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Covid-19’s social distancing protocols have resurrected and increased social connections. It looks like we all have an uptick in the frequency of video calls, large chat groups, and increased social media activity. I know many of us are now in touch with college groups, school groups, family groups, cousin groups, children’s school groups, neighborhood groups and so much more. There really was no reason for any of these interactions to have not taken place earlier – the infrastructure, technology, and people were always there. Only one thing seems to have changed – the incessant demands of the clock on our time. 

For some, caring for younger people or older people in their care, Covid-19 has been doubling difficult. But for several others, Covid-19 has presented us with a curious dilemma: Finding ways to spend time.  Covid-19 has affected people in several ways, and in recent chats and calls, one trend seems to be emerging: What is your friend?

A few months ago, one of our aunts was visiting and the family had gathered around for a day of fun, and laughter which she invariably ensured was there around her. 

“What is your day like Athai (Aunt)? How do you pass time?” I asked.

This is one of the questions that I pose to those of the older generation often. I know boredom and loneliness can be a big problem for some people. However, there are a few in the older generation who somehow manage to retain their vibrant joie-de-vivre as they age, so that they are not just occupied but keep themselves happily occupied and stimulated.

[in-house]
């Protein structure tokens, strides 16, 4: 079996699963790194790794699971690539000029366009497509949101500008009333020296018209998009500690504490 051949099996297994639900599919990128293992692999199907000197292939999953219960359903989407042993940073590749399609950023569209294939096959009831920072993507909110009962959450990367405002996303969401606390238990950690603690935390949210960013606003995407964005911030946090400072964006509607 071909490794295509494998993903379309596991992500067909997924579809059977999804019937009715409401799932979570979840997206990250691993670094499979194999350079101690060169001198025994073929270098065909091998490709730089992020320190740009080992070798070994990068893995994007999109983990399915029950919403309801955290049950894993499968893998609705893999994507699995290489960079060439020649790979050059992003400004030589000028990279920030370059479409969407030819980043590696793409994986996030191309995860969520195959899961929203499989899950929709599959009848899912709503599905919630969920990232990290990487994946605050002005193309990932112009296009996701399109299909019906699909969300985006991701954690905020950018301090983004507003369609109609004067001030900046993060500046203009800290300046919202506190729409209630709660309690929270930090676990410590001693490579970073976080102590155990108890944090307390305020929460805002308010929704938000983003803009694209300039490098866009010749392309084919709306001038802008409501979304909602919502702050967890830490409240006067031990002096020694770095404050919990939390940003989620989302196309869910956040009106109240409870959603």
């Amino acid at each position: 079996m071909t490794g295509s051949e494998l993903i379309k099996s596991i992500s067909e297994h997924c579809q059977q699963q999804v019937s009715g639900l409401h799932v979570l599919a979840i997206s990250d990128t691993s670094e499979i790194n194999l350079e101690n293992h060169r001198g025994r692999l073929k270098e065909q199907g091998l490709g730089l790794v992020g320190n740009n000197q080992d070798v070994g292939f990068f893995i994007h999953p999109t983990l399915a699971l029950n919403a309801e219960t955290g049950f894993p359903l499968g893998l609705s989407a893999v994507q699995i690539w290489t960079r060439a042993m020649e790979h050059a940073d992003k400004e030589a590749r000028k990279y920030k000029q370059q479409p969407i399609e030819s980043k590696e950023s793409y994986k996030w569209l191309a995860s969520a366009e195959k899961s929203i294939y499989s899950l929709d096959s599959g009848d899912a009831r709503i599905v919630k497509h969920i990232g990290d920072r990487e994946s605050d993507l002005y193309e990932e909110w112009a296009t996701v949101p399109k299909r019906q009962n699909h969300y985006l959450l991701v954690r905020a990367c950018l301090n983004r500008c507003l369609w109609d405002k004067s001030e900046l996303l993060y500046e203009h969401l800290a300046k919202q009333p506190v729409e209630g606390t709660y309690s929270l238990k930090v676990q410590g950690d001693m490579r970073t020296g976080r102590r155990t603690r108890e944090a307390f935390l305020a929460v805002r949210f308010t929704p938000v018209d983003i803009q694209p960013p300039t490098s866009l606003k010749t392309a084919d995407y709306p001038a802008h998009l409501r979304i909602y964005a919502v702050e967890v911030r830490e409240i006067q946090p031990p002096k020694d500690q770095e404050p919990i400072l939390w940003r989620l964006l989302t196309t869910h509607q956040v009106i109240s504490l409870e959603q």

“I am occupied enough, “ she began. After she told us in loving detail of time spent with her family, particularly grandsons, she said with a smile, “I practice what I want to teach later in the day to my students, and I find the time flies past. Music is really a friend.“

It was true. I remember visiting this Aunt and heard her humming and practicing a particularly tricky song that she wanted to teach her students later that day. She was trying it as she cooked & cleaned and it made for a comforting background while we went about our day. 

Many I know find it heavy-going after retiring from their busy lives. Some find solace in the demands of religion, others find themselves watching a lot of television. A few, though, find ways in which to keep themselves intellectually stimulated and happy. These people seem to be the kind of people who are not only in touch with their Eternal Selves, but also nourished and sustained it. They are the ones who quite unwittingly spread joy and happiness around them by virtue of being happy with their own state of being.

Mary Oliver’s, Upstream is a book of many marvelous essays. The essay, Of Power and Time, talks about the three selves in many of us:

The Child Self is in us always, it never really leaves us. 

The second self is the Social Self. This is the do-er, the list maker, the planner, the executor. 

Then, there is the Eternal Self: the creative self, the dreamer, the wanderer. 

The Child Self is in us always, it never really leaves us. I completely identify with that. I am decades away from my childhood, but I can dip into it like I only just grew up.  Everything felt keener and sharper as children, and that is part of the reason why The Child Self never really leaves us, I suppose. (Probably the reason why I forget the name of the person I met yesterday, but remember the names of my friends from when I was 5 years old)